Stock Analysis

Does Manaksia Coated Metals & Industries (NSE:MANAKCOAT) Have A Healthy Balance Sheet?

Source: Shutterstock

Legendary fund manager Li Lu (who Charlie Munger backed) once said, 'The biggest investment risk is not the volatility of prices, but whether you will suffer a permanent loss of capital.' So it seems the smart money knows that debt - which is usually involved in bankruptcies - is a very important factor, when you assess how risky a company is. Importantly, Manaksia Coated Metals & Industries Limited (NSE:MANAKCOAT) does carry debt. But should shareholders be worried about its use of debt?

When Is Debt A Problem?

Generally speaking, debt only becomes a real problem when a company can't easily pay it off, either by raising capital or with its own cash flow. Part and parcel of capitalism is the process of 'creative destruction' where failed businesses are mercilessly liquidated by their bankers. While that is not too common, we often do see indebted companies permanently diluting shareholders because lenders force them to raise capital at a distressed price. Having said that, the most common situation is where a company manages its debt reasonably well - and to its own advantage. The first thing to do when considering how much debt a business uses is to look at its cash and debt together.

See our latest analysis for Manaksia Coated Metals & Industries

How Much Debt Does Manaksia Coated Metals & Industries Carry?

The image below, which you can click on for greater detail, shows that at September 2022 Manaksia Coated Metals & Industries had debt of ₹2.04b, up from ₹1.57b in one year. However, it does have ₹251.2m in cash offsetting this, leading to net debt of about ₹1.79b.

NSEI:MANAKCOAT Debt to Equity History March 18th 2023

How Strong Is Manaksia Coated Metals & Industries' Balance Sheet?

According to the last reported balance sheet, Manaksia Coated Metals & Industries had liabilities of ₹2.98b due within 12 months, and liabilities of ₹981.5m due beyond 12 months. Offsetting these obligations, it had cash of ₹251.2m as well as receivables valued at ₹297.4m due within 12 months. So its liabilities outweigh the sum of its cash and (near-term) receivables by ₹3.41b.

This deficit casts a shadow over the ₹1.01b company, like a colossus towering over mere mortals. So we definitely think shareholders need to watch this one closely. After all, Manaksia Coated Metals & Industries would likely require a major re-capitalisation if it had to pay its creditors today.

In order to size up a company's debt relative to its earnings, we calculate its net debt divided by its earnings before interest, tax, depreciation, and amortization (EBITDA) and its earnings before interest and tax (EBIT) divided by its interest expense (its interest cover). This way, we consider both the absolute quantum of the debt, as well as the interest rates paid on it.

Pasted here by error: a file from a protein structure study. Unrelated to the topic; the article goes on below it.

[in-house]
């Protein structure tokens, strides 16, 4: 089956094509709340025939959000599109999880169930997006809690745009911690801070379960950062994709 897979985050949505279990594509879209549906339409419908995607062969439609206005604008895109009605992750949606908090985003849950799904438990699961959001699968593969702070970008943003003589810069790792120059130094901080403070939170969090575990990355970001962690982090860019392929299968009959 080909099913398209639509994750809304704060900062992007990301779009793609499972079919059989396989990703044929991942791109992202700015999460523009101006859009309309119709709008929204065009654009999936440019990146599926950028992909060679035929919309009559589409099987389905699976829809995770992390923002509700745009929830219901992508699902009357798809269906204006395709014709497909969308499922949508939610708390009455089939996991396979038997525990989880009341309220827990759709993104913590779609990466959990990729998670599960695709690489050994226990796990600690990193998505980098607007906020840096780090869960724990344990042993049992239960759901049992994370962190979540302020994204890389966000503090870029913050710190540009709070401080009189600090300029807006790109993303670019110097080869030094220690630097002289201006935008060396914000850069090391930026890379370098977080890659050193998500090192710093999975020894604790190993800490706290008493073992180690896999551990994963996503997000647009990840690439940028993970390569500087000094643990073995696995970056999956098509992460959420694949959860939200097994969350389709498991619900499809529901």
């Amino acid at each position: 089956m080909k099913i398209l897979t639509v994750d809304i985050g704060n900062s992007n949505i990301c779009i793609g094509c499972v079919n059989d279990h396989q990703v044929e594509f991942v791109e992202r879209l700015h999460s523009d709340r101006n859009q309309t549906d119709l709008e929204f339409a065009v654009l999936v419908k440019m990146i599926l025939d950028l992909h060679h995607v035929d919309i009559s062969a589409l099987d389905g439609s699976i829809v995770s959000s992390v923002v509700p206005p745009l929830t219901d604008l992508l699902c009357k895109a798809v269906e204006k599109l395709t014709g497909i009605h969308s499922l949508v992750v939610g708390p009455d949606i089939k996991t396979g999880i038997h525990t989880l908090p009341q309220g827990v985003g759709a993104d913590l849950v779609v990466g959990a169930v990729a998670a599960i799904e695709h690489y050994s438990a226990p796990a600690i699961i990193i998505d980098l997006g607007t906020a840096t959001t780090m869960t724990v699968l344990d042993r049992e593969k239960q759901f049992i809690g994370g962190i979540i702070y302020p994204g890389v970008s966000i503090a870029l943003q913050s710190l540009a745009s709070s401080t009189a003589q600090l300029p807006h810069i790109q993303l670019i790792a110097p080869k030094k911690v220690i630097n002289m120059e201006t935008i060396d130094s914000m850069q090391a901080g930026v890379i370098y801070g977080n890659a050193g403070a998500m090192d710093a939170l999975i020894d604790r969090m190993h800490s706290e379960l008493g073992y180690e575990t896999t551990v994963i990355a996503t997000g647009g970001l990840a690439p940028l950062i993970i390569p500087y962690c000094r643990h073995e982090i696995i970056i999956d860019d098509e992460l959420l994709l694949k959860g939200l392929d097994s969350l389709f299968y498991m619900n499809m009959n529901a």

Manaksia Coated Metals & Industries shareholders face the double whammy of a high net debt to EBITDA ratio (5.0), and fairly weak interest coverage, since EBIT is just 1.4 times the interest expense. This means we'd consider it to have a heavy debt load. Fortunately, Manaksia Coated Metals & Industries grew its EBIT by 10.0% in the last year, slowly shrinking its debt relative to earnings. The balance sheet is clearly the area to focus on when you are analysing debt. But you can't view debt in total isolation; since Manaksia Coated Metals & Industries will need earnings to service that debt. So if you're keen to discover more about its earnings, it might be worth checking out this graph of its long term earnings trend.

Finally, while the tax-man may adore accounting profits, lenders only accept cold hard cash. So we clearly need to look at whether that EBIT is leading to corresponding free cash flow. During the last three years, Manaksia Coated Metals & Industries burned a lot of cash. While investors are no doubt expecting a reversal of that situation in due course, it clearly does mean its use of debt is more risky.

Our View

To be frank both Manaksia Coated Metals & Industries's conversion of EBIT to free cash flow and its track record of staying on top of its total liabilities make us rather uncomfortable with its debt levels. But at least it's pretty decent at growing its EBIT; that's encouraging. After considering the datapoints discussed, we think Manaksia Coated Metals & Industries has too much debt. While some investors love that sort of risky play, it's certainly not our cup of tea. There's no doubt that we learn most about debt from the balance sheet. But ultimately, every company can contain risks that exist outside of the balance sheet. Be aware that Manaksia Coated Metals & Industries is showing 2 warning signs in our investment analysis , and 1 of those is a bit unpleasant...

When all is said and done, sometimes its easier to focus on companies that don't even need debt. Readers can access a list of growth stocks with zero net debt 100% free, right now.

Valuation is complex, but we're helping make it simple.

Find out whether Manaksia Coated Metals & Industries is potentially over or undervalued by checking out our comprehensive analysis, which includes fair value estimates, risks and warnings, dividends, insider transactions and financial health.

View the Free Analysis